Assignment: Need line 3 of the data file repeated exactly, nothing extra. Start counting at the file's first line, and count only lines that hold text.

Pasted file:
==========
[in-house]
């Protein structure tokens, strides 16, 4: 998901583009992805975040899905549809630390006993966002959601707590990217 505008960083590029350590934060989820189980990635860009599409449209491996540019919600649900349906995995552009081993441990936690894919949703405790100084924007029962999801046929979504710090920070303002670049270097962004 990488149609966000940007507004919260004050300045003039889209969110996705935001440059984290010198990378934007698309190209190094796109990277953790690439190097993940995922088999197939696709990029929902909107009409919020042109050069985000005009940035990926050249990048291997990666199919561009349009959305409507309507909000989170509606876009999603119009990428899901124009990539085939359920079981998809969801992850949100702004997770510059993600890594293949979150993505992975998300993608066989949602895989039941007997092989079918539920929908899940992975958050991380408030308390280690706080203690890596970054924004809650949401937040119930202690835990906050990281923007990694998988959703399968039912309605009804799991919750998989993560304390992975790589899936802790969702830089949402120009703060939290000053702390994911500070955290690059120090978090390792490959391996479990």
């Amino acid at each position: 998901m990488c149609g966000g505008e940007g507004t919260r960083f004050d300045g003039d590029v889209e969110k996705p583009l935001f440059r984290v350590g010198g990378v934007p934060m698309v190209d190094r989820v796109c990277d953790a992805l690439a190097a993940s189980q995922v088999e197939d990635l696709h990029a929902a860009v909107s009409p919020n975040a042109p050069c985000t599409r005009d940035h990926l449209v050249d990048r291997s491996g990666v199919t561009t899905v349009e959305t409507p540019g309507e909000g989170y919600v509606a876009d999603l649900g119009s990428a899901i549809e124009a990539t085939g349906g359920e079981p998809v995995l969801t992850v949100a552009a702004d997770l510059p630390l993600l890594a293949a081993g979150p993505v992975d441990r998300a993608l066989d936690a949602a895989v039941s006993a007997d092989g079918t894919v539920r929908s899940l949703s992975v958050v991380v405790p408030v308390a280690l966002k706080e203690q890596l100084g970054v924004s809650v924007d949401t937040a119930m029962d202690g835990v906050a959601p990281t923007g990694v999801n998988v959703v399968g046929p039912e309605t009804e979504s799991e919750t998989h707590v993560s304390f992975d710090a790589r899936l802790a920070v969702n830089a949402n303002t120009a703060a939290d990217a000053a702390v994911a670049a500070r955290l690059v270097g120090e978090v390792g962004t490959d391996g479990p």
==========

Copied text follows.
């Amino acid at each position: 998901m990488c149609g966000g505008e940007g507004t919260r960083f004050d300045g003039d590029v889209e969110k996705p583009l935001f440059r984290v350590g010198g990378v934007p934060m698309v190209d190094r989820v796109c990277d953790a992805l690439a190097a993940s189980q995922v088999e197939d990635l696709h990029a929902a860009v909107s009409p919020n975040a042109p050069c985000t599409r005009d940035h990926l449209v050249d990048r291997s491996g990666v199919t561009t899905v349009e959305t409507p540019g309507e909000g989170y919600v509606a876009d999603l649900g119009s990428a899901i549809e124009a990539t085939g349906g359920e079981p998809v995995l969801t992850v949100a552009a702004d997770l510059p630390l993600l890594a293949a081993g979150p993505v992975d441990r998300a993608l066989d936690a949602a895989v039941s006993a007997d092989g079918t894919v539920r929908s899940l949703s992975v958050v991380v405790p408030v308390a280690l966002k706080e203690q890596l100084g970054v924004s809650v924007d949401t937040a119930m029962d202690g835990v906050a959601p990281t923007g990694v999801n998988v959703v399968g046929p039912e309605t009804e979504s799991e919750t998989h707590v993560s304390f992975d710090a790589r899936l802790a920070v969702n830089a949402n303002t120009a703060a939290d990217a000053a702390v994911a670049a500070r955290l690059v270097g120090e978090v390792g962004t490959d391996g479990p």